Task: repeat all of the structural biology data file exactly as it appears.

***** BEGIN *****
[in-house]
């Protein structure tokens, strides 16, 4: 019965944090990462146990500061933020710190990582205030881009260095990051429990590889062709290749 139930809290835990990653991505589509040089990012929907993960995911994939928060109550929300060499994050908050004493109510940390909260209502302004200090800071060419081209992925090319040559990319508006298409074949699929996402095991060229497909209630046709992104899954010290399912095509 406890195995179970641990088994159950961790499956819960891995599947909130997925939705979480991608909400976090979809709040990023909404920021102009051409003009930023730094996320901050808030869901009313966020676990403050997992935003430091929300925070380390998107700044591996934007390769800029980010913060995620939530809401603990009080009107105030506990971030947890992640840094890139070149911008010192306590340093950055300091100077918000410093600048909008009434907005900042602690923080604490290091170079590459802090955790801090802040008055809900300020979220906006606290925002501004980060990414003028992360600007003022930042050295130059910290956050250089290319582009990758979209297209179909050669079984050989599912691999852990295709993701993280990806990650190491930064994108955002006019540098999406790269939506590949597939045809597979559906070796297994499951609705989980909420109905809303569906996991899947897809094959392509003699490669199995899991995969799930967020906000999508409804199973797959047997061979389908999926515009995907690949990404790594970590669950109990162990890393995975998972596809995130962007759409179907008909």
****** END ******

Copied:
[in-house]
């Protein structure tokens, strides 16, 4: 019965944090990462146990500061933020710190990582205030881009260095990051429990590889062709290749 139930809290835990990653991505589509040089990012929907993960995911994939928060109550929300060499994050908050004493109510940390909260209502302004200090800071060419081209992925090319040559990319508006298409074949699929996402095991060229497909209630046709992104899954010290399912095509 406890195995179970641990088994159950961790499956819960891995599947909130997925939705979480991608909400976090979809709040990023909404920021102009051409003009930023730094996320901050808030869901009313966020676990403050997992935003430091929300925070380390998107700044591996934007390769800029980010913060995620939530809401603990009080009107105030506990971030947890992640840094890139070149911008010192306590340093950055300091100077918000410093600048909008009434907005900042602690923080604490290091170079590459802090955790801090802040008055809900300020979220906006606290925002501004980060990414003028992360600007003022930042050295130059910290956050250089290319582009990758979209297209179909050669079984050989599912691999852990295709993701993280990806990650190491930064994108955002006019540098999406790269939506590949597939045809597979559906070796297994499951609705989980909420109905809303569906996991899947897809094959392509003699490669199995899991995969799930967020906000999508409804199973797959047997061979389908999926515009995907690949990404790594970590669950109990162990890393995975998972596809995130962007759409179907008909």